So #SamaritansRadar is one of those topics where wiser and more eloquent people have already written about it at such length that there’s nothing much that I can add other than collating a handful of pertinent blogposts.
If you have no idea what this is all about, then in a nutshell: The mental health charity Samaritans launched an app that will trawl through the tweets of every Twitter user you follow, and sends you an email if the app’s text analysis software decides that one of these users if tweeting in a way that indicates that s/he is feeling “troubled” (which appears to be a euphemism for “suicidal”).
The Samaritans describe their project here, and defend it here.
The petition to have the app shut down outlines several of the many objections to this concept. Takeaway quote: “Samaritans Radar makes Twitter a less comfortable and useful place for people with emotional and mental health problems. (….) The simple fact that the Samaritans — an organisation which they may otherwise trust and have sensitive conversations with offline — may now be collecting and analysing their tweets could be enough for some people to censor what they say or to withdraw entirely. (…) This puts vulnerable people more at risk by separating them from their friends and online sources of support.”
Jon Mendel provides another shortish summary of the problems caused by the app. Takeaway quote: “Samaritans argue that “All the data used in the app is public, so user privacy is not an issue. Samaritans Radar analyses the Tweets of the people you follow, which are public Tweets”. This is a bad argument. By way of analogy, my office window looks out on a public street – whatever people do there is public. There would still, though, be privacy issues if I installed a video camera in my window to tape what people did outside; there would be bigger issues if, say, I allowed interested parties to subscribe to alerts when person X or Y walks past my window drunk.”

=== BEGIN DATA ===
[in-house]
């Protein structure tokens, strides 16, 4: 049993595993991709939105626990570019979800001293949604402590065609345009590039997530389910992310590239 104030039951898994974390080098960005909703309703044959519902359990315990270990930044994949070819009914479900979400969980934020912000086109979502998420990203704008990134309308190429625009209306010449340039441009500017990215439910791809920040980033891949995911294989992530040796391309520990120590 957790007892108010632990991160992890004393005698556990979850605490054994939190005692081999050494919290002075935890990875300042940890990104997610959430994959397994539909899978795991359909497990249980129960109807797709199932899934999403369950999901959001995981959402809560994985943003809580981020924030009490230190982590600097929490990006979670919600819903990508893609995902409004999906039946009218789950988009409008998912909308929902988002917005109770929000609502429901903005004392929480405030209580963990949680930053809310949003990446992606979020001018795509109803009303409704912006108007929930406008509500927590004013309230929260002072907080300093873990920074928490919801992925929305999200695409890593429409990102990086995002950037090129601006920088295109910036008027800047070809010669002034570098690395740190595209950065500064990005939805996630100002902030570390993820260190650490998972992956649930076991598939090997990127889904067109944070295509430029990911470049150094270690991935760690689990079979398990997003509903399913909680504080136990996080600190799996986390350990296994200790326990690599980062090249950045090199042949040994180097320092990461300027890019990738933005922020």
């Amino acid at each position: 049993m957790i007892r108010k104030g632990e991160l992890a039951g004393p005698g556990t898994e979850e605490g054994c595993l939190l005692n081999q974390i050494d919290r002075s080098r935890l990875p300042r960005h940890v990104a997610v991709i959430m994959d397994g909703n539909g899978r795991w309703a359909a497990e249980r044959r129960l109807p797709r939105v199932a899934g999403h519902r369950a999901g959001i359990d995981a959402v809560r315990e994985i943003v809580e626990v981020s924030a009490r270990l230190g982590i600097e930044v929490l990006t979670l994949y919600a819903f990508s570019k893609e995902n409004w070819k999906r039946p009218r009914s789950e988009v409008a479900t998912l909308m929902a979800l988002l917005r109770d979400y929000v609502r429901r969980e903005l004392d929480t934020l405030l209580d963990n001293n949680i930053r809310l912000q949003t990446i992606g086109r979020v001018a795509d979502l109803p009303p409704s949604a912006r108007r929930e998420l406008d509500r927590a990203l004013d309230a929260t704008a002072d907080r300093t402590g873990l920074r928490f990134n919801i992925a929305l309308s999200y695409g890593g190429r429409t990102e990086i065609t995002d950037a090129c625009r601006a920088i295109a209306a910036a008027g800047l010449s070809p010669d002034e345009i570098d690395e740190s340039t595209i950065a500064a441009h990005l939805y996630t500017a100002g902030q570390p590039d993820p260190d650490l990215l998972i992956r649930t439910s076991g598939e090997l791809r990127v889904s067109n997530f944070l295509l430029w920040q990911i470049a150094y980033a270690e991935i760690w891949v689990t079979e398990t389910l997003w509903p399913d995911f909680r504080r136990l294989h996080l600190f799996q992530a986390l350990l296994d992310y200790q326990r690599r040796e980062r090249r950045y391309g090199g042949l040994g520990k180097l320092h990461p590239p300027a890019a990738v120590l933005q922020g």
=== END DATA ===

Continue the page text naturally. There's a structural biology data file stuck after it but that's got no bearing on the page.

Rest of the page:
Paul Bernal’s blogpost deals not only with this specific issue, but also with the general topic of the widespread wooly thinking that fails to distinguish between the many shades of grey between our “public” and “private” activities. Takeaway quote: “[The Samaritans’ reasoning is logical] only if you think that ‘private-public’ is a two-valued, black-and-white issue. Either something is ‘public’ and available to all, or it’s ‘private’ and hidden. Privacy, both in the ‘real’ world and on Twitter, doesn’t work like that. It’s far more complex and nuanced than that – and anyone who thinks in those simple terms is fundamentally misunderstanding privacy.”
Blogger Latent Existence makes many of the same points (albeit with a really daft background/font colour scheme (sorry)). Takeaway quote: “Are you the kind of person that sneaks up to people’s private conversations to monitor them just because they’re in a public place? Because that doesn’t tell me I don’t know how things work, that tells me that you don’t know how society works.”
Blogger jemina2013 quotes some dubious statistics about the causes of suicide, but is well worth reading for her viciously accurate dissection of the Samaritans hand-washing and accusatory defence of their app. Takeaway quote: “The idea [that] there are some of [us] who use twitter as a “broadcast” platform and they are causing all the problems is an interesting one to say the list. Apparently we don’t have friends on Twitter, it is simply a way we “promote our brand” as we broadcast our thoughts. Proper Twitter users only talk to people they have vetted, and have met on at least three occasions in the presence of a chaperone and responsible adult.”
Charlotte Walker does an excellent job of constructing the real-life analogy to #SamaritansRadar, showcasing how people (yet again) defend forms of online behaviour and monitoring that would be roundly and unaniousmly condemned in they occurred in real life. Takeaway quote: “Mr Sam wants to make it easier for vulnerable people to be watched. For their own good.”
Adrian Short (very legimately) abandons the scrupulously level-headed approach in favour of justified indignation at a charity which refuses to listen to the people they’re supposed to be aiding. Takeaway quote: “The Samaritans have set up an opt-out for people who don’t want their data to be collected, which means that the Samaritans are now collecting the online identities of people concerned about having their data collected by the Samaritans. (…) The spectacle of watching vulnerable people concerned about their privacy having to publicly petition a charity to stop spying on them is nothing short of revolting.”